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Copyright © 2009 Curt Hill Self Organizing Lists Another form of searchable list

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Normal Searched Lists Unlike an array, a list cannot be searched by a binary search A list is sorted only so that search can quit early It is thus it is largely an O(N) activity Since there are plenty of better searches that are O(log N) or better a list is seldom a good choice Copyright © 2009 Curt Hill

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Self organizing lists Instead of sorting by key, sort by frequency Drive frequently used items to the front of the list and seldom accessed items to the back of the list A self organizing list modifies itself based on accesses Do this without prior information as to how frequently an item will be accessed –These lists may be kept in either vectors or lists Only uses a sequential search technique Copyright © 2009 Curt Hill

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How? Several techniques Keep a count of accesses Move each item accessed to the front Move each item closer to the front Copyright © 2009 Curt Hill

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Counts Keep a count of accesses in each record Keep the list sorted by this number of accesses At the beginning the list has no accesses so all counts are zero and hence any order is acceptable Each search then increments the count of just one item Copyright © 2009 Curt Hill

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Counts Again Incrementing the count does not provoke a full sort of the list Rather you just move that item forward until its count is larger than the next and smaller than the prior The disadvantage of this approach –Extra storage in the list for the count Once a large number of accesses have occurred things do not move very far Copyright © 2009 Curt Hill

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More on counts A number of accesses to an item in a short time normally moves the item –If that number of accesses is small compared to the total number it will not move item very far At the end of the run the list has the optimal static order Possible to save this or a variant of this for next time –Either save the exact counts or the counts divided by some constant Copyright © 2009 Curt Hill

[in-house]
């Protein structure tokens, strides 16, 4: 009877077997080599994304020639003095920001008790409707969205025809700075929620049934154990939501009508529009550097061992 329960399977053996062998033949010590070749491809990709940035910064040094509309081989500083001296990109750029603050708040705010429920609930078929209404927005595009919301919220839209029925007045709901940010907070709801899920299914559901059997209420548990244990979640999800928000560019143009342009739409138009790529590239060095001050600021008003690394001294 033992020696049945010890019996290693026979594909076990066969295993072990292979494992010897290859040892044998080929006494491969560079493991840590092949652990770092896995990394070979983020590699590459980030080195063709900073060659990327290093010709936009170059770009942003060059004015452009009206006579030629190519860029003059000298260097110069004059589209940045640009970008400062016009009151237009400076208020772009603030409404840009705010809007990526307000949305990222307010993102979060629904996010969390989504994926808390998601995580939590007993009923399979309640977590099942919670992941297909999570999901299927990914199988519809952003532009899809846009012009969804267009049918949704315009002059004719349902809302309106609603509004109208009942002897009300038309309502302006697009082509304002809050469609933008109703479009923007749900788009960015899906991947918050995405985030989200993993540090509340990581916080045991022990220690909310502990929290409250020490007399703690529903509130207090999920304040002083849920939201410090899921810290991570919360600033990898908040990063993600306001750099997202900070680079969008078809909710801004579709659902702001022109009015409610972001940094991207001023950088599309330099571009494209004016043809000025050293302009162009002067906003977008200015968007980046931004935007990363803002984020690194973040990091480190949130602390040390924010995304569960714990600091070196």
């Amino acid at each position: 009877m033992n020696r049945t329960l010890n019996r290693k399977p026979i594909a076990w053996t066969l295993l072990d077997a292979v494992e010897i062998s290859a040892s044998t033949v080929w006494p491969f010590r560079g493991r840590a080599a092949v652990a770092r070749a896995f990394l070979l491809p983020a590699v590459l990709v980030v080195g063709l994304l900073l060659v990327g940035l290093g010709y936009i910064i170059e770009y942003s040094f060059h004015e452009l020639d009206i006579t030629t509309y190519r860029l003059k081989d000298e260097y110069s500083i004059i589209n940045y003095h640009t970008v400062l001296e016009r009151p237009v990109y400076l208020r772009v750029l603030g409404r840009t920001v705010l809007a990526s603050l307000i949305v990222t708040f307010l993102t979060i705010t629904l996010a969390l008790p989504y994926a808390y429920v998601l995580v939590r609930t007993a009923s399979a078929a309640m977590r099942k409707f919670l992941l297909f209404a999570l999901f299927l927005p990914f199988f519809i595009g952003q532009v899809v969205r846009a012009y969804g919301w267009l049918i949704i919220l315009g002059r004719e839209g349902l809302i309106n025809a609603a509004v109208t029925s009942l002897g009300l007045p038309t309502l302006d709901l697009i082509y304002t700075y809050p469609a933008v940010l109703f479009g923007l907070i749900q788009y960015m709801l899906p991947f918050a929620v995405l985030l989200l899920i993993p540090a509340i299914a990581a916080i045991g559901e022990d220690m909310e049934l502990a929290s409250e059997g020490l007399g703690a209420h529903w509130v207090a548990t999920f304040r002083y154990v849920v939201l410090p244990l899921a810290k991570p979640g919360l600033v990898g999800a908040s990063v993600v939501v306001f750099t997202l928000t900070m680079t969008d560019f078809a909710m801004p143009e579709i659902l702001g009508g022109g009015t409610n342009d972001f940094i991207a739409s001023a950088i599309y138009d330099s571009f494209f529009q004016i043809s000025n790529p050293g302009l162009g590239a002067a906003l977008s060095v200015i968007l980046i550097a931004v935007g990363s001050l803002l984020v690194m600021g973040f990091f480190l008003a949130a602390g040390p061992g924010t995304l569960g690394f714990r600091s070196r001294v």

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Move to front Each accessed item becomes the first item in the list –At least until the next access Push all subsequent items down a slot Compare this to caching This works much better for lists than vectors since insertion in a list is painless while insertion in a list is painful Copyright © 2009 Curt Hill

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Move to Front There is a pathlogically bad case where we always reference the last item –This case is extremely unlikely We typically use self-organizing lists where we have very few items that are very frequently used Copyright © 2009 Curt Hill

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Transposition Every time a record is accessed swap it with the item before it Frequently used items will migrate toward the front and seldom used ones will move toward the back One item never changes the list much Modification: If this is an array you may want to swap the item with something closer to the front, such as halfway to the front rather than move it just one slot Copyright © 2009 Curt Hill

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Example –1 is 30% –1 is 25% –1 is 20% –1 is 5% –1 is 4% –1 is 3% –2 are 2% –1 is 1.5% –1 is 1% –5 are.5% –2 are.3 % –4 are.2% –23 are.1% –6 arr.05% Copyright © 2009 Curt Hill A list of 50 items with widely differing frequencies.

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Do the math Assume that the self-organizing list achieves optimal static order –The first three items account for 75% of the searches The average searches is the sum of the frequency times the position divided by total searches In this case the average search length is 3.9965 An log 2 N search would give a length of 9.9657 Copyright © 2009 Curt Hill

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Frequency Distribution Copyright © 2009 Curt Hill

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Summary Self-organizing lists need a radical frequency distribution to be effective against O(log 2 N) searches –Such as a binary or tree search A failure has to search entire list, so these should be infrequent as well Like perfect hashes these need to be looked for Very good search when conditions are right Copyright © 2009 Curt Hill

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